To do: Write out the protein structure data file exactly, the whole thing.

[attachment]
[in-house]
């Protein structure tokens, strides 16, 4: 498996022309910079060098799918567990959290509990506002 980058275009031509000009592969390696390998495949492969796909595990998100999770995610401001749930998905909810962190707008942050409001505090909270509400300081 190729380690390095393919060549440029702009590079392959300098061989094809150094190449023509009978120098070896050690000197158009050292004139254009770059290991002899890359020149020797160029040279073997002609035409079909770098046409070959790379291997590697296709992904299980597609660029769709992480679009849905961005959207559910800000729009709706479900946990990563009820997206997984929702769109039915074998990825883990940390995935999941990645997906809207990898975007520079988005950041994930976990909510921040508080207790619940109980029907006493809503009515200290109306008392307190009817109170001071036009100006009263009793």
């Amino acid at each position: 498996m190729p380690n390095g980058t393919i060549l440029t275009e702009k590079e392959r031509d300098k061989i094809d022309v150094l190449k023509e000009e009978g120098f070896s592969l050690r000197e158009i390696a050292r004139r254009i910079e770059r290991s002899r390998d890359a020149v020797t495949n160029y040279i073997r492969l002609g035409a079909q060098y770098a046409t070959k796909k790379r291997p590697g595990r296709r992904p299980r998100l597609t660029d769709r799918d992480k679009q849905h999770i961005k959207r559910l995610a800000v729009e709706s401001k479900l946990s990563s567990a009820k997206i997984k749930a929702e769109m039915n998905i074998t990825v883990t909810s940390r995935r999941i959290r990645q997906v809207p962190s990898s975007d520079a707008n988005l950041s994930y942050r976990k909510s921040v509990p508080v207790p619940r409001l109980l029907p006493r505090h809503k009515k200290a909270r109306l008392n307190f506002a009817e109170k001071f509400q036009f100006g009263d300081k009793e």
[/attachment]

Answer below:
[in-house]
């Protein structure tokens, strides 16, 4: 498996022309910079060098799918567990959290509990506002 980058275009031509000009592969390696390998495949492969796909595990998100999770995610401001749930998905909810962190707008942050409001505090909270509400300081 190729380690390095393919060549440029702009590079392959300098061989094809150094190449023509009978120098070896050690000197158009050292004139254009770059290991002899890359020149020797160029040279073997002609035409079909770098046409070959790379291997590697296709992904299980597609660029769709992480679009849905961005959207559910800000729009709706479900946990990563009820997206997984929702769109039915074998990825883990940390995935999941990645997906809207990898975007520079988005950041994930976990909510921040508080207790619940109980029907006493809503009515200290109306008392307190009817109170001071036009100006009263009793």
């Amino acid at each position: 498996m190729p380690n390095g980058t393919i060549l440029t275009e702009k590079e392959r031509d300098k061989i094809d022309v150094l190449k023509e000009e009978g120098f070896s592969l050690r000197e158009i390696a050292r004139r254009i910079e770059r290991s002899r390998d890359a020149v020797t495949n160029y040279i073997r492969l002609g035409a079909q060098y770098a046409t070959k796909k790379r291997p590697g595990r296709r992904p299980r998100l597609t660029d769709r799918d992480k679009q849905h999770i961005k959207r559910l995610a800000v729009e709706s401001k479900l946990s990563s567990a009820k997206i997984k749930a929702e769109m039915n998905i074998t990825v883990t909810s940390r995935r999941i959290r990645q997906v809207p962190s990898s975007d520079a707008n988005l950041s994930y942050r976990k909510s921040v509990p508080v207790p619940r409001l109980l029907p006493r505090h809503k009515k200290a909270r109306l008392n307190f506002a009817e109170k001071f509400q036009f100006g009263d300081k009793e």